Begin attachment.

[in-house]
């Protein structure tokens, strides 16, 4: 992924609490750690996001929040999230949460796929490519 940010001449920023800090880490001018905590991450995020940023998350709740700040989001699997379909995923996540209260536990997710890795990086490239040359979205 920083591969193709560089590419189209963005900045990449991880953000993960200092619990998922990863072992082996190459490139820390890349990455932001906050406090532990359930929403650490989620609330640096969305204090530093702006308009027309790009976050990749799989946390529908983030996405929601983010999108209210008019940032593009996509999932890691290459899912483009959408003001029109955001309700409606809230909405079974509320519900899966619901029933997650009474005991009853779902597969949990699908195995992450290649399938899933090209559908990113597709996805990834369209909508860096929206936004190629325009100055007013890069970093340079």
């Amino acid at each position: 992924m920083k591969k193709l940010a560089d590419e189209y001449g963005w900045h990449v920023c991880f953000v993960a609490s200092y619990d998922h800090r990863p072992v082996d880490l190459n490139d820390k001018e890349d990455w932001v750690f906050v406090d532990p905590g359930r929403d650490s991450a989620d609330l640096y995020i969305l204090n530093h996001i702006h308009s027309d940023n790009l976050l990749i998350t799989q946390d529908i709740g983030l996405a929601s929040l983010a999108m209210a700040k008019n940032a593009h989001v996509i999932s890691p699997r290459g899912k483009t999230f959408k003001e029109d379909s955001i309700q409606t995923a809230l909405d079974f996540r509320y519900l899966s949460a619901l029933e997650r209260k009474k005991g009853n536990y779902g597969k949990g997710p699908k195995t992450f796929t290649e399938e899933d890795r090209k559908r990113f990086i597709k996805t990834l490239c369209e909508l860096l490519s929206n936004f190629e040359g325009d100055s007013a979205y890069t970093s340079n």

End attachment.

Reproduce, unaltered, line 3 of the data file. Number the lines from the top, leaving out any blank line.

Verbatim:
């Amino acid at each position: 992924m920083k591969k193709l940010a560089d590419e189209y001449g963005w900045h990449v920023c991880f953000v993960a609490s200092y619990d998922h800090r990863p072992v082996d880490l190459n490139d820390k001018e890349d990455w932001v750690f906050v406090d532990p905590g359930r929403d650490s991450a989620d609330l640096y995020i969305l204090n530093h996001i702006h308009s027309d940023n790009l976050l990749i998350t799989q946390d529908i709740g983030l996405a929601s929040l983010a999108m209210a700040k008019n940032a593009h989001v996509i999932s890691p699997r290459g899912k483009t999230f959408k003001e029109d379909s955001i309700q409606t995923a809230l909405d079974f996540r509320y519900l899966s949460a619901l029933e997650r209260k009474k005991g009853n536990y779902g597969k949990g997710p699908k195995t992450f796929t290649e399938e899933d890795r090209k559908r990113f990086i597709k996805t990834l490239c369209e909508l860096l490519s929206n936004f190629e040359g325009d100055s007013a979205y890069t970093s340079n």